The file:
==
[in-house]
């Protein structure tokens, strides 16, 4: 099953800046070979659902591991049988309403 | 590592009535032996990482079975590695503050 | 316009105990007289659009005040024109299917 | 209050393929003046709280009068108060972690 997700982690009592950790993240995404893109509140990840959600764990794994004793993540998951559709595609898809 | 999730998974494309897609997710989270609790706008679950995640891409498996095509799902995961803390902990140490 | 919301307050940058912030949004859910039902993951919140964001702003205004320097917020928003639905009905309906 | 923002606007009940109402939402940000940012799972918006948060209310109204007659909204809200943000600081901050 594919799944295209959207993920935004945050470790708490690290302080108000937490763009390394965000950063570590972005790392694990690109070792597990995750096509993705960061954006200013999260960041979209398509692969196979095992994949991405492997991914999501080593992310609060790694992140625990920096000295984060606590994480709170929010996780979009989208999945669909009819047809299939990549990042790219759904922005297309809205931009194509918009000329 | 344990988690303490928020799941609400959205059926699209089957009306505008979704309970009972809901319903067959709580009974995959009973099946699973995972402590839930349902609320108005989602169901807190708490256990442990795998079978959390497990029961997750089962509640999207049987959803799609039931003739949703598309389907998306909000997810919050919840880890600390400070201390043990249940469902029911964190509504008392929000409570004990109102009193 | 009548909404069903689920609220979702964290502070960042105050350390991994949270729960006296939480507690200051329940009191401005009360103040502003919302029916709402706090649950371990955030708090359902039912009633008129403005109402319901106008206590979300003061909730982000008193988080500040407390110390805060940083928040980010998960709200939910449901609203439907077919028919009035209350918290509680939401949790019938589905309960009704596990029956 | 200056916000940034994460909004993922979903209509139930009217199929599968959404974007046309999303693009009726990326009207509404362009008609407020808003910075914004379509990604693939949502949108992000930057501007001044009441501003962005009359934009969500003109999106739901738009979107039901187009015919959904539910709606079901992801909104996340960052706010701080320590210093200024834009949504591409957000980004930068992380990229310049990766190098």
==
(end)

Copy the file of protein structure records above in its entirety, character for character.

[in-house]
């Protein structure tokens, strides 16, 4: 099953800046070979659902591991049988309403 | 590592009535032996990482079975590695503050 | 316009105990007289659009005040024109299917 | 209050393929003046709280009068108060972690 997700982690009592950790993240995404893109509140990840959600764990794994004793993540998951559709595609898809 | 999730998974494309897609997710989270609790706008679950995640891409498996095509799902995961803390902990140490 | 919301307050940058912030949004859910039902993951919140964001702003205004320097917020928003639905009905309906 | 923002606007009940109402939402940000940012799972918006948060209310109204007659909204809200943000600081901050 594919799944295209959207993920935004945050470790708490690290302080108000937490763009390394965000950063570590972005790392694990690109070792597990995750096509993705960061954006200013999260960041979209398509692969196979095992994949991405492997991914999501080593992310609060790694992140625990920096000295984060606590994480709170929010996780979009989208999945669909009819047809299939990549990042790219759904922005297309809205931009194509918009000329 | 344990988690303490928020799941609400959205059926699209089957009306505008979704309970009972809901319903067959709580009974995959009973099946699973995972402590839930349902609320108005989602169901807190708490256990442990795998079978959390497990029961997750089962509640999207049987959803799609039931003739949703598309389907998306909000997810919050919840880890600390400070201390043990249940469902029911964190509504008392929000409570004990109102009193 | 009548909404069903689920609220979702964290502070960042105050350390991994949270729960006296939480507690200051329940009191401005009360103040502003919302029916709402706090649950371990955030708090359902039912009633008129403005109402319901106008206590979300003061909730982000008193988080500040407390110390805060940083928040980010998960709200939910449901609203439907077919028919009035209350918290509680939401949790019938589905309960009704596990029956 | 200056916000940034994460909004993922979903209509139930009217199929599968959404974007046309999303693009009726990326009207509404362009008609407020808003910075914004379509990604693939949502949108992000930057501007001044009441501003962005009359934009969500003109999106739901738009979107039901187009015919959904539910709606079901992801909104996340960052706010701080320590210093200024834009949504591409957000980004930068992380990229310049990766190098």